Which means businesses need someone to manage their blogs. Helping you grow your business will simultaneously give your teen skills that are in demand right now.
5. Offering a Fresh Perspective on Your Site
Many teens spend a lot of time online. They are quick to pick up on design trends, and know a lot about what works and what doesn’t’ work on a website.
Have your teen audit your site, and offer you a fresh perspective. Did they like the order of items on your menu, or would rearranging them be better?
Is your “About” page up to snuff? Or does it need improvement?
Ask your teen honestly, and don’t get mad at what they say. Keep an open mind and remember that they’re not putting you down personally, they’re trying to help you improve—even if they haven’t yet developed quite as much tact as an adult would have.
Sometimes we get a little too close to our sites that we can’t see the negative parts. We’ve put on our blinders so to speak.
Our teens can help guide us into making improvements. Ask for their opinion as you’re implementing the changes that they recommend.
Some teens are fabulous at math, and would make a great bookkeeper. If that’s your teen, you can try letting them:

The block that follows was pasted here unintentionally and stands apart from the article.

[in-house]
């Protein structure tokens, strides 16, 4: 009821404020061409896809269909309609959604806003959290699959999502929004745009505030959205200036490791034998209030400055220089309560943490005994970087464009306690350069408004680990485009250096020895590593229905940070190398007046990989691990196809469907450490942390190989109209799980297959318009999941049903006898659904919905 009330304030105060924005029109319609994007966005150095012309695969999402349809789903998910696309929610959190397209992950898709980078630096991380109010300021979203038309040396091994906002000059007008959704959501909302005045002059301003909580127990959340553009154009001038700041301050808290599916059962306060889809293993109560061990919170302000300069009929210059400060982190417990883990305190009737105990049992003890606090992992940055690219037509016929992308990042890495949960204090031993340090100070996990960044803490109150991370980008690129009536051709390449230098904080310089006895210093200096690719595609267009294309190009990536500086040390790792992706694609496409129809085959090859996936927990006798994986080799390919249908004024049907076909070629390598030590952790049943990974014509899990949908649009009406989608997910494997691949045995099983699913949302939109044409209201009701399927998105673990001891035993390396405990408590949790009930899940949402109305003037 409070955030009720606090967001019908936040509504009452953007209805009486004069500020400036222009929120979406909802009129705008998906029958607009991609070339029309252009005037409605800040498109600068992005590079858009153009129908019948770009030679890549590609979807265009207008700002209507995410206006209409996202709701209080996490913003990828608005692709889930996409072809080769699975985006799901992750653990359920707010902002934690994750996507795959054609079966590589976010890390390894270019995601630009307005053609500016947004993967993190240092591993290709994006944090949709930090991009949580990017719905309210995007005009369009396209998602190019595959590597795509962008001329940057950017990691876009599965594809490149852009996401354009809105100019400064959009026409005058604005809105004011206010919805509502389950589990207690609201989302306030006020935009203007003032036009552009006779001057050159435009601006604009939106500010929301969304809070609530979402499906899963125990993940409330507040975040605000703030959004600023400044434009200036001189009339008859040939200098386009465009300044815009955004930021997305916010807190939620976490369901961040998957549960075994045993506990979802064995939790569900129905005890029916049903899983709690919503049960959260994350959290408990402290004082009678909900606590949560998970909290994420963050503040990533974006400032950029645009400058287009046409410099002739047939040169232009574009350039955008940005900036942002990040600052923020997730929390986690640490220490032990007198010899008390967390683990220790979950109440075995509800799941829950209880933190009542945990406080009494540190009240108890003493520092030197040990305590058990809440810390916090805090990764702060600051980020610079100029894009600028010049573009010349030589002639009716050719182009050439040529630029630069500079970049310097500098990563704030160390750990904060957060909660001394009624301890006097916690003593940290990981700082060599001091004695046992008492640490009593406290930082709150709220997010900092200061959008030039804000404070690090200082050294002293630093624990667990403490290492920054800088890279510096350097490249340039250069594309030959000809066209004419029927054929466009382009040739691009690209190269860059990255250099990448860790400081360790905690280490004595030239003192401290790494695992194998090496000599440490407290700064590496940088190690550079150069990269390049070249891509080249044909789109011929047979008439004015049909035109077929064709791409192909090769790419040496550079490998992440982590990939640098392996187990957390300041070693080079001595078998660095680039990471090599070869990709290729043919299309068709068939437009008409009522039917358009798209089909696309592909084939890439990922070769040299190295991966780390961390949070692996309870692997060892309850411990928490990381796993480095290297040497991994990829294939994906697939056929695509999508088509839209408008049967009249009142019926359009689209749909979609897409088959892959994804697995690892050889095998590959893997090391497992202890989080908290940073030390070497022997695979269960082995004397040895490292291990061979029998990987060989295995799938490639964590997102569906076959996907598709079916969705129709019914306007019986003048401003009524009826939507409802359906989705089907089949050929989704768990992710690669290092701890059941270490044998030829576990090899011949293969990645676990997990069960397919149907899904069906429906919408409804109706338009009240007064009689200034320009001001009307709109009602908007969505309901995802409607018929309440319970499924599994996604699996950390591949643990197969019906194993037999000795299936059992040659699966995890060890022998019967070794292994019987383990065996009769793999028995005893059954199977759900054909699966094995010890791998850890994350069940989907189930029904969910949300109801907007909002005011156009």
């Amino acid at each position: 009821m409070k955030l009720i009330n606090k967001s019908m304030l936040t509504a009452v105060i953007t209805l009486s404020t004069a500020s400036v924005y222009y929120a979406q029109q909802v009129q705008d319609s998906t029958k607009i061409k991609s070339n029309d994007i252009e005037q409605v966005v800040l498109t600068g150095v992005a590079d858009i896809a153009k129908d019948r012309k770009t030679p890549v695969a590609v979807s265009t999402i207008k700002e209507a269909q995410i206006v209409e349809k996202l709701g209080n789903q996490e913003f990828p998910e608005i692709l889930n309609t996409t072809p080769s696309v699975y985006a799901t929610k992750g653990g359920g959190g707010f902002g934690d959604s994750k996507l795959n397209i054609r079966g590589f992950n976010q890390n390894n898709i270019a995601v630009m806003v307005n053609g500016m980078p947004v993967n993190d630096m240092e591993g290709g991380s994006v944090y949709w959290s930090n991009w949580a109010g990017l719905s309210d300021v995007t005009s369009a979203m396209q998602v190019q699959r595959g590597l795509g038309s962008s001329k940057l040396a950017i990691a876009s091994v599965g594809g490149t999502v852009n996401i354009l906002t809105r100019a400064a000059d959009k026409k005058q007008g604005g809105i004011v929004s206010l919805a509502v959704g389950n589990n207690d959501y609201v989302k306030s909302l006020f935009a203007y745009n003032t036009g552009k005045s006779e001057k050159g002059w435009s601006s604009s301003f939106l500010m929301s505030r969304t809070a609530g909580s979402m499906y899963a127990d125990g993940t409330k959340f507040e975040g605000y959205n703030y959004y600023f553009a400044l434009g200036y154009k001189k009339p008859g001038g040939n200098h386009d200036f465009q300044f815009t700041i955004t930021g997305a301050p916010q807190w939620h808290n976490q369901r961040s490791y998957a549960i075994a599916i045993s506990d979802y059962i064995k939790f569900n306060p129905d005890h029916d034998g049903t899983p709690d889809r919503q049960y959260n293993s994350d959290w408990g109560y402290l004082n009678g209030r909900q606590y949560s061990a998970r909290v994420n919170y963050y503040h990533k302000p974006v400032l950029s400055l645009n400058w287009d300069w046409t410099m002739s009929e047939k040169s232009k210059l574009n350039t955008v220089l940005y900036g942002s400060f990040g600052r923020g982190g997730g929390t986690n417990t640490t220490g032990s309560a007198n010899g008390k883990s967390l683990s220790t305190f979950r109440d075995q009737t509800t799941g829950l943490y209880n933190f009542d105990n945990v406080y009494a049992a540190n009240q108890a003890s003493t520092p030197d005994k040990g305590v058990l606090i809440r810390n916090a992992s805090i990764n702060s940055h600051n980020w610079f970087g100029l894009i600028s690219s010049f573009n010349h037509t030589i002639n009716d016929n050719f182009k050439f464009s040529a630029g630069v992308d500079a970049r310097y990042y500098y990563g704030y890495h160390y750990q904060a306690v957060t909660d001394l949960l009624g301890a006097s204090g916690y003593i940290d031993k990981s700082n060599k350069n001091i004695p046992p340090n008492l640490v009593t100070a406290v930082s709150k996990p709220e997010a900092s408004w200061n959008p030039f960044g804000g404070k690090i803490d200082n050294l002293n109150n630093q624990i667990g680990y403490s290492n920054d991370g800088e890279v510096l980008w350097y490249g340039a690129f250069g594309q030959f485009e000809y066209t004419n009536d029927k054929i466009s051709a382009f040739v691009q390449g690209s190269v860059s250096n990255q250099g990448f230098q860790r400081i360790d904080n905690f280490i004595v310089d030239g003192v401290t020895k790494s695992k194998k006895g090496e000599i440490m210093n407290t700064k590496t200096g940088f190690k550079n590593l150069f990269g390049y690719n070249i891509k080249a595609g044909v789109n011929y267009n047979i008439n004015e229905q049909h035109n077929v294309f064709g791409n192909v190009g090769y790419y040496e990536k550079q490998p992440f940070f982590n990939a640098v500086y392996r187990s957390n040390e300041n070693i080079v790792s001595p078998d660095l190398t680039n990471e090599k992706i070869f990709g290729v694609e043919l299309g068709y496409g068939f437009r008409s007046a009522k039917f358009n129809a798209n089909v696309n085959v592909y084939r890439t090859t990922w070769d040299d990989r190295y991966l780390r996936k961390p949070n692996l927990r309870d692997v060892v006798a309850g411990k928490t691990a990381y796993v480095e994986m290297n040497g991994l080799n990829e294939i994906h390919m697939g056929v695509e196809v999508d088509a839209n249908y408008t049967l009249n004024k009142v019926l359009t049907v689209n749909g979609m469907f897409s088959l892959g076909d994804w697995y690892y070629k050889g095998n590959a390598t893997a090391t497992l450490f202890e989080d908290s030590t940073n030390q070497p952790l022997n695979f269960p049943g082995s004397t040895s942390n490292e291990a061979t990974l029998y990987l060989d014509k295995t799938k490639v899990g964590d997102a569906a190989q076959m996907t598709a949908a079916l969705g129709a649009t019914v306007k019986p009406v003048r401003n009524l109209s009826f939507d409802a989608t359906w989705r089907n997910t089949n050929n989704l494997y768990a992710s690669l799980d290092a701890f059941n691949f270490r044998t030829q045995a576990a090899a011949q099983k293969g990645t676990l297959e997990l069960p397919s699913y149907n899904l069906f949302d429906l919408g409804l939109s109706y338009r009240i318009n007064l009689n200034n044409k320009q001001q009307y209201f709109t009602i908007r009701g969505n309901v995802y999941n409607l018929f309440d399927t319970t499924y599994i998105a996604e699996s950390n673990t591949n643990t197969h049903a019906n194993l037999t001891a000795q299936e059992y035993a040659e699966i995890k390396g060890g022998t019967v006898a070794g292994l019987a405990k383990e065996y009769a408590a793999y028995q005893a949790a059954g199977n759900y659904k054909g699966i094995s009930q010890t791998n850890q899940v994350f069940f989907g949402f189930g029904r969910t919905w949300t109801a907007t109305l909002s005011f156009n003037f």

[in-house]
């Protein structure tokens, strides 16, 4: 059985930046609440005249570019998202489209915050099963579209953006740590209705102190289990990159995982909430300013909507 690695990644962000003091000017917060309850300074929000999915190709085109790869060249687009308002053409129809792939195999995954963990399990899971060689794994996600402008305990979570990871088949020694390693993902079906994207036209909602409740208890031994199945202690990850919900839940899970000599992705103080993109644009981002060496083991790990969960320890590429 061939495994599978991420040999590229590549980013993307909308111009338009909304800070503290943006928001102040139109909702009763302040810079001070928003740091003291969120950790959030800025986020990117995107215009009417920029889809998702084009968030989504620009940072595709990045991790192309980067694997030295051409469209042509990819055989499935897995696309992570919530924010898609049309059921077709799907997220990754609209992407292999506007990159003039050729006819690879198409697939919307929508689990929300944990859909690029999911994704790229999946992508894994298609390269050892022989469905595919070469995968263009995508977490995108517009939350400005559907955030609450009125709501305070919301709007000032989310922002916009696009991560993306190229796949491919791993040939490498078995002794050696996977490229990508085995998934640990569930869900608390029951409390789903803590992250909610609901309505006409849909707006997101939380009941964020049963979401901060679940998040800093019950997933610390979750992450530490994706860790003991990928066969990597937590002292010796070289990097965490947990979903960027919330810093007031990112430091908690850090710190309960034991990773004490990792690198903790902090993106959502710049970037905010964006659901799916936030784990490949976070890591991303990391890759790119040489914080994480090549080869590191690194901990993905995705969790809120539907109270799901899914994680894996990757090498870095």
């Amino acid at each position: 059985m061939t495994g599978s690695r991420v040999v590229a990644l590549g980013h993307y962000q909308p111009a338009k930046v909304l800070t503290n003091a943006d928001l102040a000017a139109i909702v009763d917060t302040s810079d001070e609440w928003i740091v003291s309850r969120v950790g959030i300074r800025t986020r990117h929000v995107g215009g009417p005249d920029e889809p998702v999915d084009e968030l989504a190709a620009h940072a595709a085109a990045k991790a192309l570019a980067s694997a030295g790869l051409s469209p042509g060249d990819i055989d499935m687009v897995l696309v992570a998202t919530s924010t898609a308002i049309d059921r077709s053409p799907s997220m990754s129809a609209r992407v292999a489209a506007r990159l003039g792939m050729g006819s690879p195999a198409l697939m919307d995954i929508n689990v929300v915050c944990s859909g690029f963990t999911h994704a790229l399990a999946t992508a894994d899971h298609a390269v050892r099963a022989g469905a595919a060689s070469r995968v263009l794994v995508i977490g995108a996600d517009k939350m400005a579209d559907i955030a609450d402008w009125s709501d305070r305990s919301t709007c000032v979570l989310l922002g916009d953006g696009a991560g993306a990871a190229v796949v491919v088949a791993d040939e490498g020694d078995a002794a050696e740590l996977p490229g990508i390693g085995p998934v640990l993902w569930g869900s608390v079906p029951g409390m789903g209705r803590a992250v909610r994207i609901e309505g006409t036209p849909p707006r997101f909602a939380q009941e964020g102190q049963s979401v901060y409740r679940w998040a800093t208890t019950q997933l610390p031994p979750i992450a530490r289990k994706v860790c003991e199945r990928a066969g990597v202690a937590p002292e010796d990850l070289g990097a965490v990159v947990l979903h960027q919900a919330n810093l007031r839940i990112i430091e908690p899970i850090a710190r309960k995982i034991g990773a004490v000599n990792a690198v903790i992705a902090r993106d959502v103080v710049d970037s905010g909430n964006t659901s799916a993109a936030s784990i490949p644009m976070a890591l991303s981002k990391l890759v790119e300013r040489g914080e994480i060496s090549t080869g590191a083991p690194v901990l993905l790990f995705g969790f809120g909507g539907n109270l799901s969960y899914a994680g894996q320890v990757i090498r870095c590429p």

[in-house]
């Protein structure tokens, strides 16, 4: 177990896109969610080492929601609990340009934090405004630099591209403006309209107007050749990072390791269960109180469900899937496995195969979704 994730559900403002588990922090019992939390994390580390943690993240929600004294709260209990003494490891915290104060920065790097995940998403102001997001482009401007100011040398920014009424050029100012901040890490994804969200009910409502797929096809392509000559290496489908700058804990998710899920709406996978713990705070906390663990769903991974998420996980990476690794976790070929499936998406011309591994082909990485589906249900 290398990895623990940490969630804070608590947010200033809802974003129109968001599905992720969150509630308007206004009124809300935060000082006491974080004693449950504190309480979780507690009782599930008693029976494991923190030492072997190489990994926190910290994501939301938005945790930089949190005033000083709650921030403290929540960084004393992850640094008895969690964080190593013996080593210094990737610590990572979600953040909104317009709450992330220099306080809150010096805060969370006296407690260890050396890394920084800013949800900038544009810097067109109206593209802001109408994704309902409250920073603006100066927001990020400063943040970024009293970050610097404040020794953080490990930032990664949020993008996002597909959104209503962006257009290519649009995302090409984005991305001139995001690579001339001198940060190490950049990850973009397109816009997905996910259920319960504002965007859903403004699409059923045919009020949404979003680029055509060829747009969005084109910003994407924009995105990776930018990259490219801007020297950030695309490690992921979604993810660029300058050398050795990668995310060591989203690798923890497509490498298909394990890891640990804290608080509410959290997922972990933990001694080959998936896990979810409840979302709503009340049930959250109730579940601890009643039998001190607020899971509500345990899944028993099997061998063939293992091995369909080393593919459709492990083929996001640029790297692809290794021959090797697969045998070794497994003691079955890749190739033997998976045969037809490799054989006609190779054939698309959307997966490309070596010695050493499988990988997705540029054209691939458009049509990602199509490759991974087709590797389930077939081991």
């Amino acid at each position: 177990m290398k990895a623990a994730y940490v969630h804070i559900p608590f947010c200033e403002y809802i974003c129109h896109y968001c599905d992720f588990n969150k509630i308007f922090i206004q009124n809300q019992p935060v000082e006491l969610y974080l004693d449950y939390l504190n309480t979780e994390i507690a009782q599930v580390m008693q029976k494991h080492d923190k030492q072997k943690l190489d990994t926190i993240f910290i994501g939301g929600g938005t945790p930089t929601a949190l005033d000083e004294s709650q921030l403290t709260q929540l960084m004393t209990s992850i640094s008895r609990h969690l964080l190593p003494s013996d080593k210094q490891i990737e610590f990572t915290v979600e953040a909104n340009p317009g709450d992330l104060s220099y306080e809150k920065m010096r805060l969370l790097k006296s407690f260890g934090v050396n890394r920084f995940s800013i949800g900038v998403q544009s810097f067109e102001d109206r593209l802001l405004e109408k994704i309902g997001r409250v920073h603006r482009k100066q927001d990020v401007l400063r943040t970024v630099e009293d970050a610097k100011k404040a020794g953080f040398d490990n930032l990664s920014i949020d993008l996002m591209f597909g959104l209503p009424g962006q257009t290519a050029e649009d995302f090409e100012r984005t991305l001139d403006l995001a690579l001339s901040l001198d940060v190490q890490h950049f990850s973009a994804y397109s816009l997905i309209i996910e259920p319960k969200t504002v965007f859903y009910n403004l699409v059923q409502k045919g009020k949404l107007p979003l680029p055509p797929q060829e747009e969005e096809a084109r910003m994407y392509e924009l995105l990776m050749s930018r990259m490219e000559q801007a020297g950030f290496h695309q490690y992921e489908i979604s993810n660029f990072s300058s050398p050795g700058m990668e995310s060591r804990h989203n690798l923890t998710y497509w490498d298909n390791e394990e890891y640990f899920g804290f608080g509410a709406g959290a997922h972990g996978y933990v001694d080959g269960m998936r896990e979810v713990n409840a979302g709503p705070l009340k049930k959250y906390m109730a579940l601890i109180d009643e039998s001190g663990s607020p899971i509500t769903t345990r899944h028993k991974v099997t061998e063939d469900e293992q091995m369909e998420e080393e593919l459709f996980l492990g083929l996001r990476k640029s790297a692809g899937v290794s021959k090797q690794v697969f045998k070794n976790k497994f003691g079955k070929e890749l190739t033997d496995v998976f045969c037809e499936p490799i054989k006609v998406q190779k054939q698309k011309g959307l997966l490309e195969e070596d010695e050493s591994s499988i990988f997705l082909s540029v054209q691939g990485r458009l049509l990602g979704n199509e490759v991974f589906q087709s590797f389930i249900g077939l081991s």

- Create an income tracker in Excel or another program
- Add expenses and income receipts that you add to a certain shared folder
- Brainstorm ways to cut business expenses
- Think of investments that may help
- Balance your business checkbook
Ways Your Teen Benefits
I recently wrote a post on all the ways your children benefit from your business. Those all apply to teens too, but the benefits for teens are great, in my opinion.
By helping you, here are four benefits for your teen. They can:
I pay my teen for many tasks she helps me with. It’s a great way for her to earn some money and get some work experience.
Start a Business of Their Own
Teens are perfectly capable of starting their own business. Helping you will help them refine their skills, and narrow their scope so they can find the perfect business to launch.
This is where having your teen help with all aspects of your business is important. It gives them a well-rounded knowledge of how all the bits and pieces tie together into one big picture.
Who you know really is important in today’s society. You can help your teen out by speaking positively, celebrating the work that is accomplished, and making introductions when the time is right.
For instance, my daughter wants to do an internship for a graphic designer her junior year of high school. I’m already thinking of my contacts and who may be interested in guiding a teen in the business in exchange for free help.
I’m excited for this potential, and know it wouldn’t’ have been possible without me having a business, or being willing to let my teen help me.
Build Their Resume
College applications all want to know what teens did in high school. Helping you grow your business will help your teen fill out that section of the application a bit more.
Whether you’re paying them, or they’re volunteering, they’re showing that they know how to get a job done.
Do Your Teens Help You Grow Your Business?
I’d love to hear your thoughts on this subject. If your teens are helping, what tasks are they taking off your plate? Please share below in the comments!